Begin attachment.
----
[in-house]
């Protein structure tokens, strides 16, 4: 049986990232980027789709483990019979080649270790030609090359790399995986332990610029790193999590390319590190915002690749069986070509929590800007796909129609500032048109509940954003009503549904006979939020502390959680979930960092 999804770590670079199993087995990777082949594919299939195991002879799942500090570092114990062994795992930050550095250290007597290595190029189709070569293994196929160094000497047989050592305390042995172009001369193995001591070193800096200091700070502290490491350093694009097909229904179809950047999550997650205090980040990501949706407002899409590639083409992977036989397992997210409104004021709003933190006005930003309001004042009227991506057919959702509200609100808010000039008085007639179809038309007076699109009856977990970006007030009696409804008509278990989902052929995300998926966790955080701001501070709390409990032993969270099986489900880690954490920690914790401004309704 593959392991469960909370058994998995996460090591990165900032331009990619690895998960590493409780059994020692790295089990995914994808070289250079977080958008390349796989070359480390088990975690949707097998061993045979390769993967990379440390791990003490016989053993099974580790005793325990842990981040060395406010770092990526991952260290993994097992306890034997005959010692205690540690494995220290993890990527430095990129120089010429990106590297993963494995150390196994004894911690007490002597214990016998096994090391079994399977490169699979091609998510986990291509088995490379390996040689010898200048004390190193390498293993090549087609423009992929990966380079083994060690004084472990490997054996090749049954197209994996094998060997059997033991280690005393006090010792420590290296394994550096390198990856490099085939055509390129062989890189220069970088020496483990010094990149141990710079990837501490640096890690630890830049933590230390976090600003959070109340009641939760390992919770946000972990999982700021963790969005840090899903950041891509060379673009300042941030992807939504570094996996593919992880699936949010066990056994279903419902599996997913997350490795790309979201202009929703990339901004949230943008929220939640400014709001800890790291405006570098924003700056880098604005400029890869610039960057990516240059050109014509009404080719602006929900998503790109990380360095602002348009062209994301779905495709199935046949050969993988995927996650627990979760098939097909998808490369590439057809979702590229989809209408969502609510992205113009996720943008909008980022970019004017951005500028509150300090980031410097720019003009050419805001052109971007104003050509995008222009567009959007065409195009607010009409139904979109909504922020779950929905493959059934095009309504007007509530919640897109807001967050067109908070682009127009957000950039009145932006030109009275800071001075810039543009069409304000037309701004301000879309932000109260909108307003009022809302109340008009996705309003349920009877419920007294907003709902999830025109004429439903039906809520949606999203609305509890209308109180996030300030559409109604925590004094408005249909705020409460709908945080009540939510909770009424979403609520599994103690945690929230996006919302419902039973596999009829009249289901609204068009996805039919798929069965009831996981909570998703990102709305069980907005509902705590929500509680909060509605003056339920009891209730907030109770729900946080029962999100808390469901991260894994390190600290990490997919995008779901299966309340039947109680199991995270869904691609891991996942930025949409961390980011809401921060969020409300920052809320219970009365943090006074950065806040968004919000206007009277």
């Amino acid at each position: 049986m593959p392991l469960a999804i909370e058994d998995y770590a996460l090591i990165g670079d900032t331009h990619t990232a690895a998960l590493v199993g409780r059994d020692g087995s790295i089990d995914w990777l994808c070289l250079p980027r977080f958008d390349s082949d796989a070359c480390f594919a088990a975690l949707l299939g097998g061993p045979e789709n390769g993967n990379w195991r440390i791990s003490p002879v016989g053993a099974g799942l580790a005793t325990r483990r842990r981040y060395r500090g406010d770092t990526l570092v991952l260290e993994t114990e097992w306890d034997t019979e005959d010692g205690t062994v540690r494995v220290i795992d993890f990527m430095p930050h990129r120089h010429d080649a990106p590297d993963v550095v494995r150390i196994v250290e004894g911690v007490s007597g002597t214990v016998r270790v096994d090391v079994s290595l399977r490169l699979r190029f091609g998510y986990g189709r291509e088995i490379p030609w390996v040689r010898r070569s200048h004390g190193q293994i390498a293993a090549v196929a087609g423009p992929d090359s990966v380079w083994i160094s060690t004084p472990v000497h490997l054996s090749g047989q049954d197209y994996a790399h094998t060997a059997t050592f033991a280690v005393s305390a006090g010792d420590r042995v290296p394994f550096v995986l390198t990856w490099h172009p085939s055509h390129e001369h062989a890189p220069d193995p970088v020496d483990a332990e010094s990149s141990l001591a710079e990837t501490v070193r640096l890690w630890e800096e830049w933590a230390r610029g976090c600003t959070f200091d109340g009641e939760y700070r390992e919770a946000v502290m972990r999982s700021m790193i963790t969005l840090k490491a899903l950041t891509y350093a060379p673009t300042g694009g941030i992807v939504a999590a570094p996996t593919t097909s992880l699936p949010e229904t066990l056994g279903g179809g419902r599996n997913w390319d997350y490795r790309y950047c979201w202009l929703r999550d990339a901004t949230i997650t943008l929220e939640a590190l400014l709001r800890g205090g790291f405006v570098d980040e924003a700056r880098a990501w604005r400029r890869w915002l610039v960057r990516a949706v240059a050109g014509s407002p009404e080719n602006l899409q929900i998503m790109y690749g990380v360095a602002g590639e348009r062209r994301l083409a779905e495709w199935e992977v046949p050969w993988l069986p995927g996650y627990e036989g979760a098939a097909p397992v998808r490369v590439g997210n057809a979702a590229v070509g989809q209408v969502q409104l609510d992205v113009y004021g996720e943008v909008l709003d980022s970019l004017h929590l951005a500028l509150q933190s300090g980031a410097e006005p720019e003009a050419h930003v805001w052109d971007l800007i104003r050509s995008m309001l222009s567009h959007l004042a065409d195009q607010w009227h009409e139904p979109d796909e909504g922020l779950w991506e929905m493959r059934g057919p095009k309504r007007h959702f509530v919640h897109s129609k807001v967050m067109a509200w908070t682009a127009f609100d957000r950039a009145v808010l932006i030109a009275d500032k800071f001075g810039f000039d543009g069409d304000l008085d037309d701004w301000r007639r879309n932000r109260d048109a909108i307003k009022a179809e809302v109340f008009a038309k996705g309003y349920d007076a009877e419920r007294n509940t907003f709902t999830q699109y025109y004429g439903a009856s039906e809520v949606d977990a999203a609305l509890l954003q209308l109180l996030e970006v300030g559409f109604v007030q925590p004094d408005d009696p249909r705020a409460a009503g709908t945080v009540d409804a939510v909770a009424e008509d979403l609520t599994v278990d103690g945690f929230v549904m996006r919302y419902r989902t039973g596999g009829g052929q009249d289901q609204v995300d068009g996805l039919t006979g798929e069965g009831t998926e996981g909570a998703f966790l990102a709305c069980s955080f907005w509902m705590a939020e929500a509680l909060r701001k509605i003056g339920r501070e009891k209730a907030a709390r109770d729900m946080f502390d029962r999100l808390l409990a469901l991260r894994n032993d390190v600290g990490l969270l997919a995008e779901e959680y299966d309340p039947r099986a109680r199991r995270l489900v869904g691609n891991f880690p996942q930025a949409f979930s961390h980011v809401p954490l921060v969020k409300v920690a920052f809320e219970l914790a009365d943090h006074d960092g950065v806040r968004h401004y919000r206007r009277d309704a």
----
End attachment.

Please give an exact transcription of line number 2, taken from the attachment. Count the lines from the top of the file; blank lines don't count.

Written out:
């Protein structure tokens, strides 16, 4: 049986990232980027789709483990019979080649270790030609090359790399995986332990610029790193999590390319590190915002690749069986070509929590800007796909129609500032048109509940954003009503549904006979939020502390959680979930960092 999804770590670079199993087995990777082949594919299939195991002879799942500090570092114990062994795992930050550095250290007597290595190029189709070569293994196929160094000497047989050592305390042995172009001369193995001591070193800096200091700070502290490491350093694009097909229904179809950047999550997650205090980040990501949706407002899409590639083409992977036989397992997210409104004021709003933190006005930003309001004042009227991506057919959702509200609100808010000039008085007639179809038309007076699109009856977990970006007030009696409804008509278990989902052929995300998926966790955080701001501070709390409990032993969270099986489900880690954490920690914790401004309704 593959392991469960909370058994998995996460090591990165900032331009990619690895998960590493409780059994020692790295089990995914994808070289250079977080958008390349796989070359480390088990975690949707097998061993045979390769993967990379440390791990003490016989053993099974580790005793325990842990981040060395406010770092990526991952260290993994097992306890034997005959010692205690540690494995220290993890990527430095990129120089010429990106590297993963494995150390196994004894911690007490002597214990016998096994090391079994399977490169699979091609998510986990291509088995490379390996040689010898200048004390190193390498293993090549087609423009992929990966380079083994060690004084472990490997054996090749049954197209994996094998060997059997033991280690005393006090010792420590290296394994550096390198990856490099085939055509390129062989890189220069970088020496483990010094990149141990710079990837501490640096890690630890830049933590230390976090600003959070109340009641939760390992919770946000972990999982700021963790969005840090899903950041891509060379673009300042941030992807939504570094996996593919992880699936949010066990056994279903419902599996997913997350490795790309979201202009929703990339901004949230943008929220939640400014709001800890790291405006570098924003700056880098604005400029890869610039960057990516240059050109014509009404080719602006929900998503790109990380360095602002348009062209994301779905495709199935046949050969993988995927996650627990979760098939097909998808490369590439057809979702590229989809209408969502609510992205113009996720943008909008980022970019004017951005500028509150300090980031410097720019003009050419805001052109971007104003050509995008222009567009959007065409195009607010009409139904979109909504922020779950929905493959059934095009309504007007509530919640897109807001967050067109908070682009127009957000950039009145932006030109009275800071001075810039543009069409304000037309701004301000879309932000109260909108307003009022809302109340008009996705309003349920009877419920007294907003709902999830025109004429439903039906809520949606999203609305509890209308109180996030300030559409109604925590004094408005249909705020409460709908945080009540939510909770009424979403609520599994103690945690929230996006919302419902039973596999009829009249289901609204068009996805039919798929069965009831996981909570998703990102709305069980907005509902705590929500509680909060509605003056339920009891209730907030109770729900946080029962999100808390469901991260894994390190600290990490997919995008779901299966309340039947109680199991995270869904691609891991996942930025949409961390980011809401921060969020409300920052809320219970009365943090006074950065806040968004919000206007009277």